“GE’s skilled and diverse workforce built the LM2500 marine gas turbines used to power this sophisticated surface combatant at GE Aviation’s manufacturing facility in Evendale, Ohio, a few minutes-drive from downtown Cincinnati,” said GE’s Kris Shepherd, Vice President, General Manager, Marine Operations. “The October 5 commissioning is another way to celebrate GE’s pride for the LCS 20, its namesake city and GE’s contribution to U.S. national security,” he added.
Shepherd was amongst a half dozen GE employees from the Cincinnati area that attended the commissioning ceremony on behalf of the company. Included was Steve Maynard, Director, Customer Application Engineering with GE Marine. Maynard is a retired U.S. Navy Captain as well as an active board member and the immediate past president of the Greater Cincinnati chapter of the Navy League of the United States.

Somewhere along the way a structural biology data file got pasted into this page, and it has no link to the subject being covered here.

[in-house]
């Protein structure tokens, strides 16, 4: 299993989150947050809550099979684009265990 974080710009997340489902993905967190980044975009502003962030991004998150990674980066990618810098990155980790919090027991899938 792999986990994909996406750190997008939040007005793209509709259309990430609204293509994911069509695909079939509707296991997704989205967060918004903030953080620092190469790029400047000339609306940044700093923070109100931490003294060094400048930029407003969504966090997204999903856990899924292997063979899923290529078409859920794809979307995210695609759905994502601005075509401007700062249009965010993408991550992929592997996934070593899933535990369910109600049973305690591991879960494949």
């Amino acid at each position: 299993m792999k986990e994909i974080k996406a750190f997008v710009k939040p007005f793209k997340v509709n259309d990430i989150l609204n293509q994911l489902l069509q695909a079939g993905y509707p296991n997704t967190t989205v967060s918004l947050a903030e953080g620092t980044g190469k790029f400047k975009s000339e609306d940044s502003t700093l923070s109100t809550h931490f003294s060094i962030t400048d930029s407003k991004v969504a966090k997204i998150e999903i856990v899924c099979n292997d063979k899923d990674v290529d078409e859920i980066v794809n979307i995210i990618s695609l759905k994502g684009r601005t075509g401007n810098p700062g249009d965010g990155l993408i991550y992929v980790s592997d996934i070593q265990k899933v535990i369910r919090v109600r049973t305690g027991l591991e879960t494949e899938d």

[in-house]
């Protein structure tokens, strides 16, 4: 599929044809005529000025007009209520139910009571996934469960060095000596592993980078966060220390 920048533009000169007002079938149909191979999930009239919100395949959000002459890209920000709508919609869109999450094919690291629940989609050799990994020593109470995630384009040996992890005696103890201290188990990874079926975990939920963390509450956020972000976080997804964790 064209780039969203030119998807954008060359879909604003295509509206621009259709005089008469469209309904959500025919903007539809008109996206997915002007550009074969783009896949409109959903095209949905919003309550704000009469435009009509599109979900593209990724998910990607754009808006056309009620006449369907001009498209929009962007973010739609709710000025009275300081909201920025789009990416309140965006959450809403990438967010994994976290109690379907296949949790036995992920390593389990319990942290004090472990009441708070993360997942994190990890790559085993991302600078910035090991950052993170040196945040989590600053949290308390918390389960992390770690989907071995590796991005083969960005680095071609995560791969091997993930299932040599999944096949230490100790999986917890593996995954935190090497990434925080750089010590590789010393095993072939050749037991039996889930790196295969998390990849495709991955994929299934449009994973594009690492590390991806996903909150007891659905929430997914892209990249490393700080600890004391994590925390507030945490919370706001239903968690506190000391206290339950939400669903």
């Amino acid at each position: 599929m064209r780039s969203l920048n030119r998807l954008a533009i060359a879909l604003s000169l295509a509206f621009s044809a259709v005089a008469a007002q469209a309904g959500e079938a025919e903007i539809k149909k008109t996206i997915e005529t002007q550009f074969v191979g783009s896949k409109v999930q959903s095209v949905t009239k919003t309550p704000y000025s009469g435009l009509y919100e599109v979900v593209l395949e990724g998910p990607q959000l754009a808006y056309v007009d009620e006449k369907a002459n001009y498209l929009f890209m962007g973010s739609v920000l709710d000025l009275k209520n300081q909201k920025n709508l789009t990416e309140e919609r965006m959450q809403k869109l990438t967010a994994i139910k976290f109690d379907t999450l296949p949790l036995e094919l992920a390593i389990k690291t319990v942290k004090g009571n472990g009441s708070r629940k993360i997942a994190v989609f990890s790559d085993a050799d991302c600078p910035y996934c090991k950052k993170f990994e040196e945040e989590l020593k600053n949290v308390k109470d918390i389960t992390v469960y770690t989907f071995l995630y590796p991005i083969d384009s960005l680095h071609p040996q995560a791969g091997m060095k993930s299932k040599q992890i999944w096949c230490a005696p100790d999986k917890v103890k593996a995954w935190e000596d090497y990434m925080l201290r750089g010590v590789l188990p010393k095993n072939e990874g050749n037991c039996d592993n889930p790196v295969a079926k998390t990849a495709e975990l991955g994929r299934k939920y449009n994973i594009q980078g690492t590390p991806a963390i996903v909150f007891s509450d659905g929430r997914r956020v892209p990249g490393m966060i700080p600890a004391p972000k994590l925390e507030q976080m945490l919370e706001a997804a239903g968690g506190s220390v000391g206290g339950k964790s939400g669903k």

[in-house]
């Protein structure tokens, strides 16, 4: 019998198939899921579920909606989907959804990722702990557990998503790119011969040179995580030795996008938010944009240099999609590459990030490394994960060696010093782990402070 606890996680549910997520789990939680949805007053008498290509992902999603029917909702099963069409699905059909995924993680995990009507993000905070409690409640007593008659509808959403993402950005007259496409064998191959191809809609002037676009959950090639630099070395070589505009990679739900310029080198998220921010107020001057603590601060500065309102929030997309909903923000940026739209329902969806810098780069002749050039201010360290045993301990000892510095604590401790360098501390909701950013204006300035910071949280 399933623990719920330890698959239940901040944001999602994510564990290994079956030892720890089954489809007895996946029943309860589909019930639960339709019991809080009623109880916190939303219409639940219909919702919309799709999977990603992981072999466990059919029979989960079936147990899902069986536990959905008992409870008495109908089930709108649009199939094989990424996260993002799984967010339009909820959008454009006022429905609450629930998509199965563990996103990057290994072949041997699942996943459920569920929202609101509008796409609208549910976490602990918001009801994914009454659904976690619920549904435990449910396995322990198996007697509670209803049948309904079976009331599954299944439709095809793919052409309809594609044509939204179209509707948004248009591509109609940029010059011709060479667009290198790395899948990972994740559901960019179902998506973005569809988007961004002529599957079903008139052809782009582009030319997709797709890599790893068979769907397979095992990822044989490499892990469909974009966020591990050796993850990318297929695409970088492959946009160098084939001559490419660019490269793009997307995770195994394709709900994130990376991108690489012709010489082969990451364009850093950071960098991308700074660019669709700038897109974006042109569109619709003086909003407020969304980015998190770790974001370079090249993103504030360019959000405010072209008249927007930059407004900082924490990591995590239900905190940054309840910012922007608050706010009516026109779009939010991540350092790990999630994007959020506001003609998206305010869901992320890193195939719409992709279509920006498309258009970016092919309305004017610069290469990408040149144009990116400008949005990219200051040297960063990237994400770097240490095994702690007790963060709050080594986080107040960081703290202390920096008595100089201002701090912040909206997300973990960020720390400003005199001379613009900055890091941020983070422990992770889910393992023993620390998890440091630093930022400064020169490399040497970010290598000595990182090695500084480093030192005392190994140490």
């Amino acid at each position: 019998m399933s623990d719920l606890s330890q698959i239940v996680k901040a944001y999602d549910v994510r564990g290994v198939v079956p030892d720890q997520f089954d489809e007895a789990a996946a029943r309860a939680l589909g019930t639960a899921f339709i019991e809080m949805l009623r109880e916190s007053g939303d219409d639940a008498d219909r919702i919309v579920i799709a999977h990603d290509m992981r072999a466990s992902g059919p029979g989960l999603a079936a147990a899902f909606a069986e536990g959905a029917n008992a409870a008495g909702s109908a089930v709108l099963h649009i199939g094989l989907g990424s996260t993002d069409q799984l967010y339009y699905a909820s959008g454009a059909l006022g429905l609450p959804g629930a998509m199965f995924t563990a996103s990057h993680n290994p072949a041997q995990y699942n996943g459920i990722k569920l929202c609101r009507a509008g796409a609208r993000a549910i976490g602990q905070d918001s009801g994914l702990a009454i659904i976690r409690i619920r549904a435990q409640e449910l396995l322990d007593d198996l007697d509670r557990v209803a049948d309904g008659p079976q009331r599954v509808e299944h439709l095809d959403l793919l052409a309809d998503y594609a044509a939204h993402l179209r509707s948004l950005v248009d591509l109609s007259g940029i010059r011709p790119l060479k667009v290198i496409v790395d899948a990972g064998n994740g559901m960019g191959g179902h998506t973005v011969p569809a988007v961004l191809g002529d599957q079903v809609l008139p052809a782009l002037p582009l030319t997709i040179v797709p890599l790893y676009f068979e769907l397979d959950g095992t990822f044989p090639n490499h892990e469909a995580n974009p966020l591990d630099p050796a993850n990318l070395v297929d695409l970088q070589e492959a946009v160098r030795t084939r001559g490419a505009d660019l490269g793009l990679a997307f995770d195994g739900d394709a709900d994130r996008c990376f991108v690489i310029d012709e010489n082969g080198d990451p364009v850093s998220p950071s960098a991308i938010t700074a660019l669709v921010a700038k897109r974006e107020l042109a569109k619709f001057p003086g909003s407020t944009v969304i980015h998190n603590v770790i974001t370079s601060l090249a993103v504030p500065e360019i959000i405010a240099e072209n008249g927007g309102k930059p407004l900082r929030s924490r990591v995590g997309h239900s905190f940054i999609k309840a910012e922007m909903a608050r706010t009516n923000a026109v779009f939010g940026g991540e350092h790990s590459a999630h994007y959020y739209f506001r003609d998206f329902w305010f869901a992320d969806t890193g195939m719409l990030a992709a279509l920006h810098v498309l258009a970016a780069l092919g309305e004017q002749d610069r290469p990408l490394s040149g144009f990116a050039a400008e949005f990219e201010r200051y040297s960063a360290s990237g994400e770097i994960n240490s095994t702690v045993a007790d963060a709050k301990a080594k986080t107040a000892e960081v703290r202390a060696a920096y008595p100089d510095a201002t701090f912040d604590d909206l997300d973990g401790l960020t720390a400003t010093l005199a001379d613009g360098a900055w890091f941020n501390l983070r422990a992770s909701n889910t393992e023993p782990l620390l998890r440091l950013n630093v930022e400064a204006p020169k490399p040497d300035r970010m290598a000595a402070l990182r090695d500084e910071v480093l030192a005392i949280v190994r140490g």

Each of the two GE LM2500 engines produce over 29,500 horsepower, propelling the USS Cincinnati to speeds in excess of 40 knots or 46 miles per hour. The LCS Independence-class fleet (even number ships) are built by Austal USA at its Mobile, Ala., shipyard. To date, GE has contracts to provide LM2500 gas turbines for ships up to LCS 38.
LCS 20 is the fifth ship in naval history to be named Cincinnati with the first an integral part of the Civil War; the second served during the Cuban Revolution and the Spanish-American War; the third acting in World War II; and the fourth, commissioned in 1978 and serving during the Cold War.
GE LM2500 family of gas turbines are ideal for next-generation programs of the U.S. Navy: FFG(X) frigates and the Large Surface Combatants. With a GE gas turbine, the U.S. Navy has worldwide support whether onshore or at sea, and interoperability benefits with other U.S. Navy and allies’ vessels. GE provides 97% of the commissioned propulsion gas turbines in the U.S. Navy and Coast Guard surface combatant fleets. GE has delivered marine gas turbines onboard 646 naval ships serving a total of 35 navies worldwide.